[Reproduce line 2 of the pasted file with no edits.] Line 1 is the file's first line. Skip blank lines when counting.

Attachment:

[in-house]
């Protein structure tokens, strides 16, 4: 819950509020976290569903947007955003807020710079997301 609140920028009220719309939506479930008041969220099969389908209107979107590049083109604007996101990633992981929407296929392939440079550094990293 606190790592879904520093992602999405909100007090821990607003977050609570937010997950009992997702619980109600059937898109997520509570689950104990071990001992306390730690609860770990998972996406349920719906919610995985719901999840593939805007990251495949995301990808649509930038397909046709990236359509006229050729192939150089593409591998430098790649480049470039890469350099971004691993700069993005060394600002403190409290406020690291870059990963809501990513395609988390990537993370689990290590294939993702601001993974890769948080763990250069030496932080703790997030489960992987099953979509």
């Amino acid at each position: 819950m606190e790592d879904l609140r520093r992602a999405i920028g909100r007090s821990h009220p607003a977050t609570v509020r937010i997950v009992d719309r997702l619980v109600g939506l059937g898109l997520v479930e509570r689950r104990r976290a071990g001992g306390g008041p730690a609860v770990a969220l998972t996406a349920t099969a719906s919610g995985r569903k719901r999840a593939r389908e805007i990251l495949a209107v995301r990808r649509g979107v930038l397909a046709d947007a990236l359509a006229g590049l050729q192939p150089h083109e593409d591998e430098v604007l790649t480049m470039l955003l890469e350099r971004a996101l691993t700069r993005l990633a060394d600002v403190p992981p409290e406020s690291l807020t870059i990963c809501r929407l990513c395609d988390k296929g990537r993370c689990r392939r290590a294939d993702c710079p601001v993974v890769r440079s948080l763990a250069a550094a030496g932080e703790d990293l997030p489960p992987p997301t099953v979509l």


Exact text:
């Protein structure tokens, strides 16, 4: 819950509020976290569903947007955003807020710079997301 609140920028009220719309939506479930008041969220099969389908209107979107590049083109604007996101990633992981929407296929392939440079550094990293 606190790592879904520093992602999405909100007090821990607003977050609570937010997950009992997702619980109600059937898109997520509570689950104990071990001992306390730690609860770990998972996406349920719906919610995985719901999840593939805007990251495949995301990808649509930038397909046709990236359509006229050729192939150089593409591998430098790649480049470039890469350099971004691993700069993005060394600002403190409290406020690291870059990963809501990513395609988390990537993370689990290590294939993702601001993974890769948080763990250069030496932080703790997030489960992987099953979509």